Does the new focus on industrial strategy require new types of planning, by David Marlow

Theresa May's prioritisation of a 'proper industrial strategy', and its elevation to headline prominence in Greg Clark's new Department of Business, Energy and Industrial Strategy (BEIS) is a major opportunity for planners and their local growth colleagues.

We need to help answer the question 'what changes Theresa May has in mind from the, presumably 'improper' strategy she has inherited?'. After all, this had a range of macro-economic, fiscal, investment and trade measures; a focus on eleven industrial sectors and eight "great technologies"; and complementary skills, finance and innovation measures.

The former industrial strategy was fairly silent on planning. It features strongly in the "Fixing the Foundations" National Productivity Plan - but mainly as a blockage to housing delivery. May and Clark need to be persuaded that local planning has a lot to offer to new industrial strategy.

Early BEIS announcements have been dominated by concerns on foreign ownership of industries and technologies (ARM), the priority of establishing new long-term trading relationships post-referendum, and uncertainties around delivery of mega-projects from Hinkley to HS2.

However Clark has spoken of the need for a stronger place-based dimension in a new strategy, and reaffirmed the commitment to devolution to achieve these ends. May has located industrial strategy at the cent
re of addressing spatial social and economic divisions prominently exposed by the referendum.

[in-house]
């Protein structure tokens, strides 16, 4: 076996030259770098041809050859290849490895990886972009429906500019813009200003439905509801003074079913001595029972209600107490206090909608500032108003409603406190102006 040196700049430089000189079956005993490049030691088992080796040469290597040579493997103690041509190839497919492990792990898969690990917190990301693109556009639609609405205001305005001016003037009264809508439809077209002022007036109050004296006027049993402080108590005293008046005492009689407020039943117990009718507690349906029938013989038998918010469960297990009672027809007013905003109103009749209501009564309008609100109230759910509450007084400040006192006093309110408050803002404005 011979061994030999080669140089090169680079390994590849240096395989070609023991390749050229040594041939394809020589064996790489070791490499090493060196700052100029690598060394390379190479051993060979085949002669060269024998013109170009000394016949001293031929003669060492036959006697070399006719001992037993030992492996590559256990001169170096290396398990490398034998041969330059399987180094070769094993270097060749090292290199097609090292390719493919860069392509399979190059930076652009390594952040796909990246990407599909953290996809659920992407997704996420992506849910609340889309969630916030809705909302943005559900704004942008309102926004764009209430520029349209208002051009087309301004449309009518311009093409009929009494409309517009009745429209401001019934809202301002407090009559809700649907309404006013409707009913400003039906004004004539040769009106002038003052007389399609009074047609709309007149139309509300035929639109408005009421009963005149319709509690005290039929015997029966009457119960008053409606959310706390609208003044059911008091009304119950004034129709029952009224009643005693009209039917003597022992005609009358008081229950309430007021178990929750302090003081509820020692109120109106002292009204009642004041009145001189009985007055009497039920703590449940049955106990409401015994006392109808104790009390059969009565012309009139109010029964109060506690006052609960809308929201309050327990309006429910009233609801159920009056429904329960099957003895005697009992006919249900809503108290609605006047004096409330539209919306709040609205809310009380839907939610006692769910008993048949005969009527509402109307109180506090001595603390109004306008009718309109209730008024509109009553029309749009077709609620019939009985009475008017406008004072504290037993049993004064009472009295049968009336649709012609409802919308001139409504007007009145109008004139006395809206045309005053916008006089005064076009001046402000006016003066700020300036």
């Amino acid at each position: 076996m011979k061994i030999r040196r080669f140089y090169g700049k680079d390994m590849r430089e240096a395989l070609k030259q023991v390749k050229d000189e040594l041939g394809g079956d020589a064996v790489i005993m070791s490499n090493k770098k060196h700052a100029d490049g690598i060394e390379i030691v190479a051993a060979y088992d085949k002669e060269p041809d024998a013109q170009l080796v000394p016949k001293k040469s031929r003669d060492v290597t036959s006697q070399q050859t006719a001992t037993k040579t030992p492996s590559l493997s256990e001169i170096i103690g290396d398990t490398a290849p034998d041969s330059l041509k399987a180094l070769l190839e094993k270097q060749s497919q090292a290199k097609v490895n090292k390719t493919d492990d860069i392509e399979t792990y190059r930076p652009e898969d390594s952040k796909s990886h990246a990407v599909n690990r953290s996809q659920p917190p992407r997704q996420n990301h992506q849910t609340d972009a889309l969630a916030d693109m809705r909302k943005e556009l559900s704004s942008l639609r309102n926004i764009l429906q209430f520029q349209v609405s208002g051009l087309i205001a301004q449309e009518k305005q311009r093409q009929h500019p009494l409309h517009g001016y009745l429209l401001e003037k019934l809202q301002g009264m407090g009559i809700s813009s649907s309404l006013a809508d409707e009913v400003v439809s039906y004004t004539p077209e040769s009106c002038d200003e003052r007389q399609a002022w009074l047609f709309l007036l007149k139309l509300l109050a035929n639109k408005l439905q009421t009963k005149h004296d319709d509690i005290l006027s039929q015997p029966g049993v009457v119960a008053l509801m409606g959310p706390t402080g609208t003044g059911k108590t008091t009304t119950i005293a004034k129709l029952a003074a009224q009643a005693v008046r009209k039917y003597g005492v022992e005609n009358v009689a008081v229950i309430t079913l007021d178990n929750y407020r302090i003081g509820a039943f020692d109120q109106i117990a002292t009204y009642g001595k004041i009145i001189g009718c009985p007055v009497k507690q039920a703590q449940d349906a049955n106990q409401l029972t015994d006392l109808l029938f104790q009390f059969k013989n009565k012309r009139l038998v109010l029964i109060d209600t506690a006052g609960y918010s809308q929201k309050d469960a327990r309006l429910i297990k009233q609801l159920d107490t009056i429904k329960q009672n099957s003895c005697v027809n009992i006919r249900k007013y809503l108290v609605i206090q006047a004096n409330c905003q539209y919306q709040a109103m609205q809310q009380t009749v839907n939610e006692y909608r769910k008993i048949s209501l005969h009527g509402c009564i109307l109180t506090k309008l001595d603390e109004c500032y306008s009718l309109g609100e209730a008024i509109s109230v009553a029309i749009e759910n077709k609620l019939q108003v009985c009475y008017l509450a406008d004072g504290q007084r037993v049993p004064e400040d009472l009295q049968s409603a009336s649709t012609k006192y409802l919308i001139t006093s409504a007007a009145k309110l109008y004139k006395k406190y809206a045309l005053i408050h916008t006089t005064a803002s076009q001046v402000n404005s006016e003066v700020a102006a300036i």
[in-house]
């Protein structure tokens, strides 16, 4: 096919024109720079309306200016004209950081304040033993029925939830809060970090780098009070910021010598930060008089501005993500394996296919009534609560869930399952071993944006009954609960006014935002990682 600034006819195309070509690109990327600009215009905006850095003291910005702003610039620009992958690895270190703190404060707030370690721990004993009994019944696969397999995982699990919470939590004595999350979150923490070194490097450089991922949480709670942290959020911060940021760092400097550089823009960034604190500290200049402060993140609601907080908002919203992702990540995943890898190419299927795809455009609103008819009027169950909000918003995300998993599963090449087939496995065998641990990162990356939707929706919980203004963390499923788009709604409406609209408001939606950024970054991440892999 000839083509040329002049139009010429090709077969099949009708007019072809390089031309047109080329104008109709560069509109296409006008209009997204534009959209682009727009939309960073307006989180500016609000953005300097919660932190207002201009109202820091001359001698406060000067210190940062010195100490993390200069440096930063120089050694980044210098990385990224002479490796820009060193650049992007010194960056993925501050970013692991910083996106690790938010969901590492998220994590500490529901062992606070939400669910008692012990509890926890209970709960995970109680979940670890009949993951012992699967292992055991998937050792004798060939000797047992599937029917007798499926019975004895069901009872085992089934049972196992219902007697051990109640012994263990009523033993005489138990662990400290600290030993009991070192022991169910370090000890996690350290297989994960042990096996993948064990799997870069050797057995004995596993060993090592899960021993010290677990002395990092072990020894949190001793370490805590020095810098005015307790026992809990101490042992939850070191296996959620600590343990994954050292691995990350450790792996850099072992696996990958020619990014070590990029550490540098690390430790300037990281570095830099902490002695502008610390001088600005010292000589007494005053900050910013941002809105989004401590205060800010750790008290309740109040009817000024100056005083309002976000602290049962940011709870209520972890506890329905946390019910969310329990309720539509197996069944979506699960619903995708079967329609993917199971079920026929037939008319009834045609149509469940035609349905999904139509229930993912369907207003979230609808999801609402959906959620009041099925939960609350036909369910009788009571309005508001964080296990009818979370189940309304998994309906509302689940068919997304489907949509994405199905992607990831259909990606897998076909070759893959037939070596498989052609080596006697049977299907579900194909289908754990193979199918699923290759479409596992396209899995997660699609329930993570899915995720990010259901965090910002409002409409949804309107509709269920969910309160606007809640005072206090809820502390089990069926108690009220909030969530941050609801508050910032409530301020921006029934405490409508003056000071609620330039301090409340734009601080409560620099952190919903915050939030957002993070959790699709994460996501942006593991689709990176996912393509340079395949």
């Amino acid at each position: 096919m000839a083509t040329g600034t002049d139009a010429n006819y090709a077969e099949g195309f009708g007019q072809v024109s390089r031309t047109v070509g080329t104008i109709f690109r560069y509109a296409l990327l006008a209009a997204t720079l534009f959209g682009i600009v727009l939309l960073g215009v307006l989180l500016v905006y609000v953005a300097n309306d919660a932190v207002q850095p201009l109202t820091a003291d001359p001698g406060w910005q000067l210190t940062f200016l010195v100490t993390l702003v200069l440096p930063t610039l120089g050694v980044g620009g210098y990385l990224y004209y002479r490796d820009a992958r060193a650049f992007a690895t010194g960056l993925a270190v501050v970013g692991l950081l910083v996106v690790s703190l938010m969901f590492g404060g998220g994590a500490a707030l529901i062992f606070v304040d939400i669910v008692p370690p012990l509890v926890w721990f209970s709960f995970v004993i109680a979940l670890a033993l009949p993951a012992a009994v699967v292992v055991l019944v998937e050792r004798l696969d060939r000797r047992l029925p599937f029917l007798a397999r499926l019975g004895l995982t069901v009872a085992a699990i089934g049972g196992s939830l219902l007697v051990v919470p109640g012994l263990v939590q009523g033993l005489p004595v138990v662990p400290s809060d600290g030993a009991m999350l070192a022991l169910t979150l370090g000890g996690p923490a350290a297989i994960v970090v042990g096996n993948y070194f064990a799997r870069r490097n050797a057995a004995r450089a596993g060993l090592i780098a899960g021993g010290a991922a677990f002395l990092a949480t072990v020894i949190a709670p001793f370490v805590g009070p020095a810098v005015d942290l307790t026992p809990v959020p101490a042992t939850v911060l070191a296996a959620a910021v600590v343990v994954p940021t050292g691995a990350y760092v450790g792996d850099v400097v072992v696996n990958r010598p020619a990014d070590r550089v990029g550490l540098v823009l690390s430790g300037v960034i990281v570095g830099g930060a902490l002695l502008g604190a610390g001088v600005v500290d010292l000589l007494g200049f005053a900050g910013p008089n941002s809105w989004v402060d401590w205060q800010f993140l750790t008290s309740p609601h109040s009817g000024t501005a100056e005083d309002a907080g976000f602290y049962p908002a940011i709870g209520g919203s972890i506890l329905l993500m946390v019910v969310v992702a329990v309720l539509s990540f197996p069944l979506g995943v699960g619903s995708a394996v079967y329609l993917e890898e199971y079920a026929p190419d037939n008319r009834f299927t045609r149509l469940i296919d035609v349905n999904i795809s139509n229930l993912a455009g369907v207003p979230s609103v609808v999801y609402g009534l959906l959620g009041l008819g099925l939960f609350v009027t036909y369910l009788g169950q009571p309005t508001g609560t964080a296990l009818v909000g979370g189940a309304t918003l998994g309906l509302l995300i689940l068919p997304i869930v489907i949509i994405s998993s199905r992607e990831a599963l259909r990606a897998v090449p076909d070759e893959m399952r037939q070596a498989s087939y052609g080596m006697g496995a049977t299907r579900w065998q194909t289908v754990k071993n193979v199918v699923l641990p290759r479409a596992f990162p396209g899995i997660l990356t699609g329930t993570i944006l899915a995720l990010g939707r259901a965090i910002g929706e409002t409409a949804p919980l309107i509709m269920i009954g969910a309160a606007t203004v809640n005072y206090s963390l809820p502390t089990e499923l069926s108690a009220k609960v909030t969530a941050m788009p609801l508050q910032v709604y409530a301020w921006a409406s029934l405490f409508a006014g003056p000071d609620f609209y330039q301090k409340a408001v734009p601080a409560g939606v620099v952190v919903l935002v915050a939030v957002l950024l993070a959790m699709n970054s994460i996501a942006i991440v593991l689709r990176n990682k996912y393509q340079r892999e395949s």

Local growth and planning teams are already assessing the impact and risks of BREXIT on their local economies. NLP, for instance, has published an analysis of Experian forecasts. Whilst lowering growth forecasts everywhere, the paper identifies significant differential LEP and regional level impacts of a possible BREXIT. The largest downside risks appear to face Coventry and Warwickshire, Cumbria, Humberside, and the North East.

Local industrial strategies should be a major component of mitigating these risks, and will need to be bolder than ever in the current context.

For local plans, bold industrial strategy implies game-changing policies and interventions. Building major industrial and innovation districts, facilitating university expansion to anchor knowledge economy growth, reassuring business that their investments are and will be supported, is crucial.

With BEIS now assuming the energy remit, and given enduring questions on Hinkley and fracking, the case for energy and decarbonisation to be a major cross-cutting strategic planning theme is compelling - on climate change, industrial security and costs, and green economy grounds.

Local plans can also have a much more nuanced approach to supporting service industries alongside the more muscular national manufacturing flagships. NESTA's recent "UK Geography of creativity" showed digital and creative employment growing four times faster than the national average. Both digital infrastructure and quality of place needs to be at the forefront of local industrial strategy.

If May and Clark's 'proper' industrial strategy is not to look awfully like the old strategies from Mandelson to Cable and Javid, the new ingredient must be a much stronger bottom-up place-based component.

For that component to be credible, planners and their local growth colleagues need to showcase their abilities to deliver
and support big ticket initiatives like innovation districts, energy, green economy, digital and creative industries development.

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